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Final Draft for Torture Definition Essay

Essay by   •  August 3, 2011  •  Essay  •  1,264 Words (6 Pages)  •  2,255 Views

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Final Draft for Torture Definition Essay

Torture is a word that is often used in the media, yet everyone seems to have their own definition of it. Dictionary.com has a simplistic definition of torture, calling it "the act of inflicting excruciating pain, as punishment or revenge, as a means of getting a confession or information, or for sheer cruelty. The United Nations Convention Against Torture (commonly known as CAT) has a far more intricate definition of the word:

Any act by which severe pain or suffering, whether physical or mental, is intentionally inflicted on a person for such purposes as obtaining from him, or a third person, information or a confession, punishing him for an act he or a third person has committed or is suspected of having committed, or intimidating or coercing him or a third person, or for any reason based on discrimination of any kind, when such pain or suffering is inflicted by or at the instigation of or with the consent or acquiescence of a public official or other person acting in an official capacity. It does not include pain or suffering arising only from, inherent in, or incidental to, lawful sanctions.

In its effort to define torture, it can be argued that the UN made its meaning even more ambiguous to everyone with the possible exception of lawyers. Instead of adding to the confusion, it makes more sense to lean towards the simplistic definition that is first mentioned above. This paper will also show how people and entire countries manipulate the use and meaning of torture in a way that conveniently excludes them from any guilt.

The events of September 11 forced the United States to re-evaluate its security measures. President Bush established that those people suspected of being involved in terrorist activities would be detained in Guantanamo Bay. However, consider the case of Mohammed Jawad. Jawad was an Afghani teenager suspected of throwing a grenade at a US military jeep in Kabul in 2002, wounding two US soldiers and an Afghan interpreter. He was interrogated twice: the first time by Afghan soldiers, who threatened to kill his family if he did not admit to the crime, and the second time was by U.S. military in Gitmo, which was determined to be an abusive interrogation.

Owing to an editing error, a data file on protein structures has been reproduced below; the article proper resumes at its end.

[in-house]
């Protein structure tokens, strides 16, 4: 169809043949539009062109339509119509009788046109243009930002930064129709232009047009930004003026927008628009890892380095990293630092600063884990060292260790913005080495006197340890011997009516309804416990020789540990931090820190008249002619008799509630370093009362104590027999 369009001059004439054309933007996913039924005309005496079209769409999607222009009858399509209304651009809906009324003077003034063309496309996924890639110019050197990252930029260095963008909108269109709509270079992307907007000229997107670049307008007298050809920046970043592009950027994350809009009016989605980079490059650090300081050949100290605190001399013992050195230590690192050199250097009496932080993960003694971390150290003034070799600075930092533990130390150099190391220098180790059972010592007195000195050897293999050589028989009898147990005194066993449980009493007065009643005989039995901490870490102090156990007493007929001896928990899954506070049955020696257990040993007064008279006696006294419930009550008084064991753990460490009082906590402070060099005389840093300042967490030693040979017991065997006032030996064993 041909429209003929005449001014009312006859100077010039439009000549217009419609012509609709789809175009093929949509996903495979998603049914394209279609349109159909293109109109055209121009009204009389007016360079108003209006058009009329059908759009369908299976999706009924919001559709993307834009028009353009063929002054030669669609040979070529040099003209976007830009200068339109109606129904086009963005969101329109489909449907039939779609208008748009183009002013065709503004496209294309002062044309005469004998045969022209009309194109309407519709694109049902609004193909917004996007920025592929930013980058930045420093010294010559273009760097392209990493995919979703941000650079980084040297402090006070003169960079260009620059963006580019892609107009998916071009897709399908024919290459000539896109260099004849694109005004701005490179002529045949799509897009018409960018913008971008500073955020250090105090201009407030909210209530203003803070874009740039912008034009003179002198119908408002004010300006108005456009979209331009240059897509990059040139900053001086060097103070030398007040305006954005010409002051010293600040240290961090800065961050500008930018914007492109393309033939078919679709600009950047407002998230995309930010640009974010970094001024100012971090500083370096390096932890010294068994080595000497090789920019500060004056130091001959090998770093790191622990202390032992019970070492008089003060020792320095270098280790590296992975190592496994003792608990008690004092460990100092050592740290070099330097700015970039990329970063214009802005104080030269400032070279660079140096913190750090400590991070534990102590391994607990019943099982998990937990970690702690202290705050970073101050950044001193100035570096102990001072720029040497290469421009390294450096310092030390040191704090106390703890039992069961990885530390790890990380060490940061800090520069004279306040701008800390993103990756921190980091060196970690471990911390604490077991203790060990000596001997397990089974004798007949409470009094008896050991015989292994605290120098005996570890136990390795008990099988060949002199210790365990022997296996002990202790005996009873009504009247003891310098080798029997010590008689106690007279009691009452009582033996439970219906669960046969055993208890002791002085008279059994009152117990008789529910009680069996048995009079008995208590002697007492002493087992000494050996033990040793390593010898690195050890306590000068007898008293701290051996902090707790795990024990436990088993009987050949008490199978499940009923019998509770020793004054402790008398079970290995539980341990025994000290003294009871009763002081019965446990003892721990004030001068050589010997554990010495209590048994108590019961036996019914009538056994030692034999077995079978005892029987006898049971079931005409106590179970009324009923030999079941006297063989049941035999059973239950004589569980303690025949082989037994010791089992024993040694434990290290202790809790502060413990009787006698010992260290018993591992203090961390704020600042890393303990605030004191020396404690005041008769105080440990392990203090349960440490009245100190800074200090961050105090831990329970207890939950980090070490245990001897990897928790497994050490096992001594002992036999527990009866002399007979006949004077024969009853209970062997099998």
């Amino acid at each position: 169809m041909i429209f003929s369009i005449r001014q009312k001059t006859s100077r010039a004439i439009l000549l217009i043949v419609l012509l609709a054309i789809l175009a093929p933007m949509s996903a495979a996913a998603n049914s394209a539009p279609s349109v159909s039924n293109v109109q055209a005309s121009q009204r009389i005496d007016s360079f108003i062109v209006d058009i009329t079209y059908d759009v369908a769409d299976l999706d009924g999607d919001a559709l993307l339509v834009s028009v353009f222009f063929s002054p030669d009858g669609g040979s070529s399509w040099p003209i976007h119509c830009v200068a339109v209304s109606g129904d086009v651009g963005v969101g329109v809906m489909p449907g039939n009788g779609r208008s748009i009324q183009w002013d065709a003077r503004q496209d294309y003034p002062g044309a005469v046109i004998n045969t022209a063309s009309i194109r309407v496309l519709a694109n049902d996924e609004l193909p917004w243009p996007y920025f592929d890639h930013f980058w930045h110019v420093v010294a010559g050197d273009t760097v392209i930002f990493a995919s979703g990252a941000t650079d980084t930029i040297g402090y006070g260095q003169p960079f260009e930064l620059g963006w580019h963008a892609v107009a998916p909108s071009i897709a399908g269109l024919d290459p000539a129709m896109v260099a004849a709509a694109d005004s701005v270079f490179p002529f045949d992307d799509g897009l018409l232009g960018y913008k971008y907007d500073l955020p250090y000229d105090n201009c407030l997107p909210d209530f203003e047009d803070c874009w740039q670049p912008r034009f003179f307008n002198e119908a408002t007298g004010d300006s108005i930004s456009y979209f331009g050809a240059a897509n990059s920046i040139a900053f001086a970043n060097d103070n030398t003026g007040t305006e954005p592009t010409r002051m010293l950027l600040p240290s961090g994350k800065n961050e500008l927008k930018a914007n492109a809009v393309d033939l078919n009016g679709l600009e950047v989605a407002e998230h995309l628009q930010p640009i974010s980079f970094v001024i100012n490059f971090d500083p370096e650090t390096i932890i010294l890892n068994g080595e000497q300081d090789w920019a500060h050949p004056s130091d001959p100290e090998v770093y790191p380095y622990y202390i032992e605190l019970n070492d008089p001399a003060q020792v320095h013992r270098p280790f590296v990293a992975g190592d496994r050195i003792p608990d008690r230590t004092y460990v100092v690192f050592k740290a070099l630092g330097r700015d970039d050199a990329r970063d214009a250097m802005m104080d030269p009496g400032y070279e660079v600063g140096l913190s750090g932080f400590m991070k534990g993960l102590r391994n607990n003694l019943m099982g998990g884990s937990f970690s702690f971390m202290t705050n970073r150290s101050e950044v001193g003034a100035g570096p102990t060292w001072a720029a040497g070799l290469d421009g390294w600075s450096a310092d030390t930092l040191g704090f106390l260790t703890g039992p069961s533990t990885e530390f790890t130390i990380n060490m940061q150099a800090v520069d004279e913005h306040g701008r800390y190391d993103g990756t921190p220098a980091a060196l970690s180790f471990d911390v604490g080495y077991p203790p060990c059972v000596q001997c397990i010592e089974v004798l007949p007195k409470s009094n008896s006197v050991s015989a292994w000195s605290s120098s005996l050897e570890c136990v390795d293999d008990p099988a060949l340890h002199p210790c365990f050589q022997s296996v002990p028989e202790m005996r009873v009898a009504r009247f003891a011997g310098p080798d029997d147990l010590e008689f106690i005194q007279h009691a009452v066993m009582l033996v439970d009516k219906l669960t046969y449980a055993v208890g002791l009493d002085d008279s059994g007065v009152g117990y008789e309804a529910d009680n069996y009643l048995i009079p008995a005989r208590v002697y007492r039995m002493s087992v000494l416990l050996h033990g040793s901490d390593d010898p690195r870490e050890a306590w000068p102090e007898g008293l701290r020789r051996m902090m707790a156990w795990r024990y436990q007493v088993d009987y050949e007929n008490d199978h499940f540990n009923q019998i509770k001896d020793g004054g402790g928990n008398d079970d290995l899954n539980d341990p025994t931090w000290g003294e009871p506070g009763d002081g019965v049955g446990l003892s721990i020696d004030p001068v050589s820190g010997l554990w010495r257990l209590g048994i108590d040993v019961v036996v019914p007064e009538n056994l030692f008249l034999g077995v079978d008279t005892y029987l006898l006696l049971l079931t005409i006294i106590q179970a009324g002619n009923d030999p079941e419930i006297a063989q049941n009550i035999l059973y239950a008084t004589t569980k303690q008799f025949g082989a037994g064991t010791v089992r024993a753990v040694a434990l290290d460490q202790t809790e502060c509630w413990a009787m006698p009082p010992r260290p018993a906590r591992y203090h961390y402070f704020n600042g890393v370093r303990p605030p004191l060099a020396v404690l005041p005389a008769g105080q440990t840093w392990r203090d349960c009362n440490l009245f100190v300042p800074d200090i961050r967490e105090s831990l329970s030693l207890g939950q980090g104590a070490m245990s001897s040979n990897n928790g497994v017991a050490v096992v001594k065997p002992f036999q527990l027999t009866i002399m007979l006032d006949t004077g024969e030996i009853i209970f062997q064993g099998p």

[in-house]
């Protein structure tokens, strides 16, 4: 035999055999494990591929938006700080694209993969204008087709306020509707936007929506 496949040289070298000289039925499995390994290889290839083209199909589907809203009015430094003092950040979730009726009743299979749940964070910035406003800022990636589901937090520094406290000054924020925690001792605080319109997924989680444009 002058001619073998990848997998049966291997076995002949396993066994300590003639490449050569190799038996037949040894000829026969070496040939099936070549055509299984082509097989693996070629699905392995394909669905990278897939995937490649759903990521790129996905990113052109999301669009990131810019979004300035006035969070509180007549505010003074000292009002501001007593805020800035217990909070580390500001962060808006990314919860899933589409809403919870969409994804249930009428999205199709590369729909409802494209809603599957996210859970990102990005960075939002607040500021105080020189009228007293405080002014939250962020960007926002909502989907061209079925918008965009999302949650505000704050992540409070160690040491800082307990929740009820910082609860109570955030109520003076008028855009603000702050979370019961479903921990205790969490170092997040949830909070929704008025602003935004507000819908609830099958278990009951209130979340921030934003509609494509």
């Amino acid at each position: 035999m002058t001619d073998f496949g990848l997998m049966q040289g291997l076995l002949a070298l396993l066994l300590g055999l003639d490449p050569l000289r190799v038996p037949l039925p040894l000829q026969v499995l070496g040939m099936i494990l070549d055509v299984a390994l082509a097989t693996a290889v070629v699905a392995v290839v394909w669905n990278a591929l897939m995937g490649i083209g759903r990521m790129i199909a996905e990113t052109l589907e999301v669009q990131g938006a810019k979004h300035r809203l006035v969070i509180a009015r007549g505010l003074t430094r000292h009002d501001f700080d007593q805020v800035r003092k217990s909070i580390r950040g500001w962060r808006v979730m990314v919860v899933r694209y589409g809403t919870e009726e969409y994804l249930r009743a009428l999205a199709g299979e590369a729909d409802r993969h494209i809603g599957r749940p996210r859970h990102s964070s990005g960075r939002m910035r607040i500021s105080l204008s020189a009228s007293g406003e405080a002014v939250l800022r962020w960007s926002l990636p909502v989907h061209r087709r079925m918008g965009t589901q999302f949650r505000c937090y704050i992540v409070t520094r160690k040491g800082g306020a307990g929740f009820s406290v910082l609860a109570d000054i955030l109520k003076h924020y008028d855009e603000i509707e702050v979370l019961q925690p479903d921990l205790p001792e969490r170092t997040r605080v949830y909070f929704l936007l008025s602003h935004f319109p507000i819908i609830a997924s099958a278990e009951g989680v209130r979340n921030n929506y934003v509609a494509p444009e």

It is these types of situations that are forcing the United States to re-evaluate its definition of torture. Whether the detainees are indeed guilty or innocent, the U.S. government is holding captives indefinitely, often without any clear charges and without any constitutional rights. Of the detainees that have been released, many claim that they were victims of beatings, exposure to temperature extremes, often deprived of even minimal sleep time, and subjected to vicious attacks from guard dogs, which all have been euphemized as "enhanced interrogation techniques."

Many of these events were well-known and were not isolated. In fact, the CIA and the Justice Department's

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